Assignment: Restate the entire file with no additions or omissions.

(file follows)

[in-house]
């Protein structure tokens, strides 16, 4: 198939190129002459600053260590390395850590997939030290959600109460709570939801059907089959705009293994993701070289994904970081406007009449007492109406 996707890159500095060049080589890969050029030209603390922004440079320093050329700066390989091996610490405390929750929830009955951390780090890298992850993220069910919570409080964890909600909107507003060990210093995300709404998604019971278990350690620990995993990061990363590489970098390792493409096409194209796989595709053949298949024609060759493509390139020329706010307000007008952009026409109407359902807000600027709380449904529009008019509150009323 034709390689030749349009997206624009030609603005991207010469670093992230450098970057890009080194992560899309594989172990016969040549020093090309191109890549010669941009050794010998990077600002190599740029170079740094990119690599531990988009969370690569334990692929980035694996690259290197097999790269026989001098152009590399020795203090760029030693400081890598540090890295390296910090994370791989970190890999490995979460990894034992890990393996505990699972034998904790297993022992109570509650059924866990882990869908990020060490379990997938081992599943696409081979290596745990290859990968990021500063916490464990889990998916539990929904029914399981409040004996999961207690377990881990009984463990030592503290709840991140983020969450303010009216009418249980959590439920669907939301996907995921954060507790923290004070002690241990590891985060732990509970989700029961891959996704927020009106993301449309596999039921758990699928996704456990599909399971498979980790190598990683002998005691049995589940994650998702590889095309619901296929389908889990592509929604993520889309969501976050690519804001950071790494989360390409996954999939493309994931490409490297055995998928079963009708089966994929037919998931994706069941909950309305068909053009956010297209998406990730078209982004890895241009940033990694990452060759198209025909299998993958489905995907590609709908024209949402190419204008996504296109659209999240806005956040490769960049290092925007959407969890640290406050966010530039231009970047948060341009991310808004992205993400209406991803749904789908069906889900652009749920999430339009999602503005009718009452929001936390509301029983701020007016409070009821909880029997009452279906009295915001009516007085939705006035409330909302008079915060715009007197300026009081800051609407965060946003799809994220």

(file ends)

[in-house]
């Protein structure tokens, strides 16, 4: 198939190129002459600053260590390395850590997939030290959600109460709570939801059907089959705009293994993701070289994904970081406007009449007492109406 996707890159500095060049080589890969050029030209603390922004440079320093050329700066390989091996610490405390929750929830009955951390780090890298992850993220069910919570409080964890909600909107507003060990210093995300709404998604019971278990350690620990995993990061990363590489970098390792493409096409194209796989595709053949298949024609060759493509390139020329706010307000007008952009026409109407359902807000600027709380449904529009008019509150009323 034709390689030749349009997206624009030609603005991207010469670093992230450098970057890009080194992560899309594989172990016969040549020093090309191109890549010669941009050794010998990077600002190599740029170079740094990119690599531990988009969370690569334990692929980035694996690259290197097999790269026989001098152009590399020795203090760029030693400081890598540090890295390296910090994370791989970190890999490995979460990894034992890990393996505990699972034998904790297993022992109570509650059924866990882990869908990020060490379990997938081992599943696409081979290596745990290859990968990021500063916490464990889990998916539990929904029914399981409040004996999961207690377990881990009984463990030592503290709840991140983020969450303010009216009418249980959590439920669907939301996907995921954060507790923290004070002690241990590891985060732990509970989700029961891959996704927020009106993301449309596999039921758990699928996704456990599909399971498979980790190598990683002998005691049995589940994650998702590889095309619901296929389908889990592509929604993520889309969501976050690519804001950071790494989360390409996954999939493309994931490409490297055995998928079963009708089966994929037919998931994706069941909950309305068909053009956010297209998406990730078209982004890895241009940033990694990452060759198209025909299998993958489905995907590609709908024209949402190419204008996504296109659209999240806005956040490769960049290092925007959407969890640290406050966010530039231009970047948060341009991310808004992205993400209406991803749904789908069906889900652009749920999430339009999602503005009718009452929001936390509301029983701020007016409070009821909880029997009452279906009295915001009516007085939705006035409330909302008079915060715009007197300026009081800051609407965060946003799809994220």